Tuesday, August 14, 2012

Notes from the Home - August 14, 2012

   On our way to Target, Russell talked about life in the audio/video department of Barnes & Noble.
   “A guy came in yesterday; said he’d recently moved into a retirement-community-slash-assisted-living place,” Russ said. “You know, an old man.”
   “Whoa,” says I. “A person isn’t old just because he recently moved into a retirement-community-slash-assisted-living place.”
   Russell took his eyes off the road just long enough to shoot me a get-over-it-you-old-fart glance before going on with the story. Russ and a woman were working at the counter, but the man insisted on speaking to Russ, and he insisted on speaking to him in a corner, away from the other customers and staff. The man said he had become friends with a woman at the retirement community, and she had invited him to her apartment a few times to watch movies. To reciprocate, the man had come to Barnes & Noble the day before and purchased a movie. A comedy; his lady friend likes comedies. That evening, the woman came to the man’s apartment, he slipped the movie into the VCR, they got ready to laugh, and then…
   “You have to sit through all the commercials,” the man told Russ. “But the movie finally started. And what do you think we heard when it did? A whole lot of moaning. That’s what we heard.”
   And, according to the man, it was all downhill from there: the moaning continued, foul language filled the air and everywhere you looked there were actors and actresses in dishabille. The movie was Bridesmaids.
   “I want to return it. And I want to know how I can find a decent movie. I don’t want a movie with a lot of moaning, foul mouthed, naked people.”
   Russ suggested he try the Marx Brothers or maybe a Cary Grant comedy. But the man, not wishing to be an old fogey among the old fogies, said he was hoping to find something more current. Russ pointed out that the film he was returning was the director’s cut of an R-rated movie, something he might wish to avoid in the future.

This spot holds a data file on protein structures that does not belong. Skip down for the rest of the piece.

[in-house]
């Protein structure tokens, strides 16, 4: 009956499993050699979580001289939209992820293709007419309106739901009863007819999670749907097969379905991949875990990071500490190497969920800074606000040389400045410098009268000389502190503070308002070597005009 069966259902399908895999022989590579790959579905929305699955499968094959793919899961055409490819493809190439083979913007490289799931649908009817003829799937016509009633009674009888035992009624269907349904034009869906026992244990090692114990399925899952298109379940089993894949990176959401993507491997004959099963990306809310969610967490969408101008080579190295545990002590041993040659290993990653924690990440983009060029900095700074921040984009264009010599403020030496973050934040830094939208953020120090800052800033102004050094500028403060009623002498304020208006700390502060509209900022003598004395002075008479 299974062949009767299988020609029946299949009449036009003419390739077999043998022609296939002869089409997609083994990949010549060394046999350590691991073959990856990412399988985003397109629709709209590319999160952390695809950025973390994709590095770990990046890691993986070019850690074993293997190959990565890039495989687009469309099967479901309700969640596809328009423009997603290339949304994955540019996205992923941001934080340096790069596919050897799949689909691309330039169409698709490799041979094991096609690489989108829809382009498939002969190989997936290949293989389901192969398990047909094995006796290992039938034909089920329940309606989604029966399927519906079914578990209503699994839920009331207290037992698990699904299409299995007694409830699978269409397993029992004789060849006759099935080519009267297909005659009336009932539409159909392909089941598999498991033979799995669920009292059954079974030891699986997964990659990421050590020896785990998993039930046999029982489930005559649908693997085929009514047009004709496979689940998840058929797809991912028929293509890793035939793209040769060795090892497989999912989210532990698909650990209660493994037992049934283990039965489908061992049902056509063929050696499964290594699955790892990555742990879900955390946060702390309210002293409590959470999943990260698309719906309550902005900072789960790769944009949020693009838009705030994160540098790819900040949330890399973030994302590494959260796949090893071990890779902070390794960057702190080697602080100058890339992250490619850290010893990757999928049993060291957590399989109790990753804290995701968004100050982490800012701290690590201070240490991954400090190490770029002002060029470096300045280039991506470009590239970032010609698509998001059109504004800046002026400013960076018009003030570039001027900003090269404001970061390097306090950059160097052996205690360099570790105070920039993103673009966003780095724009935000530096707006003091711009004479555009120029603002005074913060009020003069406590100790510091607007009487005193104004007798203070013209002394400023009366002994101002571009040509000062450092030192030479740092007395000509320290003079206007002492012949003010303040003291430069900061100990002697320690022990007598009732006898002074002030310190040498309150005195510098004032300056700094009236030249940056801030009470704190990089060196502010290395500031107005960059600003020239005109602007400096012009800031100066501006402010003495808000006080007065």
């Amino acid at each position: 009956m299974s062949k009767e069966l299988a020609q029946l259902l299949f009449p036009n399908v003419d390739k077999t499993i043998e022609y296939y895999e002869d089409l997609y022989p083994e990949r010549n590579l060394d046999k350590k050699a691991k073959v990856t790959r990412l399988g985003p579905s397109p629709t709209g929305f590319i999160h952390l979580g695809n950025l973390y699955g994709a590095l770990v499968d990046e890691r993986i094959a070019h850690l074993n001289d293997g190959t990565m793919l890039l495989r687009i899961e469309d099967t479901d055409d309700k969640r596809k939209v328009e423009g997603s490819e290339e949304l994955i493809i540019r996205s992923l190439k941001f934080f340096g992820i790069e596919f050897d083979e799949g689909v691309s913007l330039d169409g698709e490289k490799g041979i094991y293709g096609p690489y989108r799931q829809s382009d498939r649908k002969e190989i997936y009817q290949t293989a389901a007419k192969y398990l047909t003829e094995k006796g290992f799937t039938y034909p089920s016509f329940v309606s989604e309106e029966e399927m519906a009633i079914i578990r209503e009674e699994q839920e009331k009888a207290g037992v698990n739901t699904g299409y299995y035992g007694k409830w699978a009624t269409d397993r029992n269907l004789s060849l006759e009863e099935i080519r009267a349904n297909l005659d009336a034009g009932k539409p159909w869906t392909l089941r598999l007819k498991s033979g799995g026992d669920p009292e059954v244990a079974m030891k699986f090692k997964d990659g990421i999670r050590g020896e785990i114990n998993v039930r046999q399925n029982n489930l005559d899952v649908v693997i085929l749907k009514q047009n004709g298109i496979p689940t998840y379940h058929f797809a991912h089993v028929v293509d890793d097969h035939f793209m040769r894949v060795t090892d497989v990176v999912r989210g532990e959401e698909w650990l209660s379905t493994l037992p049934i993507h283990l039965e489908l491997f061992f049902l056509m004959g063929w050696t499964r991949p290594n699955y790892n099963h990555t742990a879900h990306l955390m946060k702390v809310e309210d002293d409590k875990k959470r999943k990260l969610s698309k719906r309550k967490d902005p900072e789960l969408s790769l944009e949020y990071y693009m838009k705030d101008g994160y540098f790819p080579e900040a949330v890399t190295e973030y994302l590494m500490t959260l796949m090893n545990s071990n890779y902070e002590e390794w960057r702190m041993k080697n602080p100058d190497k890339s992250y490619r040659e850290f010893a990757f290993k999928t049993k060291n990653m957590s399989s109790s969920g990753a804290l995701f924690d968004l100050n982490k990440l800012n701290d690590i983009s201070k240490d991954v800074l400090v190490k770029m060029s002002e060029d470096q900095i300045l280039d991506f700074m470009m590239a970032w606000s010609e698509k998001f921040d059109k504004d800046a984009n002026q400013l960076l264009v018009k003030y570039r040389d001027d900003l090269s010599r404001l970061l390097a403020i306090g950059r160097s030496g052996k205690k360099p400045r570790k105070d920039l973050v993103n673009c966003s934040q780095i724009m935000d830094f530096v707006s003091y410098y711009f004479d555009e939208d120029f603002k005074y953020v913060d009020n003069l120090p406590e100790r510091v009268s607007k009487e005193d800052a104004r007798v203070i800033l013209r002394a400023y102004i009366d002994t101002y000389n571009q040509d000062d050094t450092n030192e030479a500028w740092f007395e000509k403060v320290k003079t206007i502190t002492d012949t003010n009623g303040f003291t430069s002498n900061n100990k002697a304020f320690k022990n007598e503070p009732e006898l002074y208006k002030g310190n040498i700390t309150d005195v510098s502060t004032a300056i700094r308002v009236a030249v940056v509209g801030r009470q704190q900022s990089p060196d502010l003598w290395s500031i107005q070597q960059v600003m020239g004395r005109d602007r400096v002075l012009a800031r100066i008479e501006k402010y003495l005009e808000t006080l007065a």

Back at Covenant Woods, Al was waiting for the elevator as I headed to my apartment. He asked me if I had time to go up to his room and visit for a bit. If there is anything I have in abundance, it’s time, and I followed him to his apartment.
   An eighty-eight-year-old retired Army lieutenant colonel, Al fought in World War II, Korea and Vietnam, where his leg was injured. “It got all blown to hell,” Al said. “I was working for Westmorland at the time. And when I saw him in South Carolina a few years later, I really gave him hell.” With steel rods for bones and screws for ligaments, Al gets around as well and stands as tall as many men twenty years his junior.
   Al talked about growing up here in Columbus; a kid who preferred to be alone, who read poetry and spent a lot of time trying to make sense of the world. As soon as he had his high school diploma in hand, Al enlisted. After basic training, he went on to Officer Candidate School and from there he was stationed in Virginia. But he complained mightily about not being sent overseas. Eventually, perhaps to stop his carping, the Army obliged and sent him to join the fight in Europe.
   For the last few days, Al had been having balance issues. A day or two earlier, he fell in his apartment and had to struggle to get up. He’d gone to the doctor, but Al worried that the medication changes the doctor prescribed amounted to little more than tinkering. Then Al pointed to his forehead and said, “This is going too. I can’t remember shit anymore.”
   Al said he asked me up because he’s convinced he’s an old soldier who is about to fade away, and before he does he wants to find a good home for the things cluttering his apartment. “Take whatever you want, Tom,” he said, opening the refrigerator. “I’ve got three Ding-a-lings [Yuenglings] in here. You can have them.” I took a couple three-pound dumbbells, but said no to the stationary bicycle – I have my own balance issues – and countless other proffered items. But Al wasn’t through. Before I left he filled a bag with bite-size Dove bars, Reese’s cups, caramels, a jelly-filled pastry and a gingerbread man. I felt like a kid going home after a visit with the grandparents.
   I saw Al last night at dinner. If his health is declining, it isn’t obvious. And his voice was as strong as ever. “I gave the exercise bike to Ralph,” he said. “I haven’t been able to get on the damn thing for years.”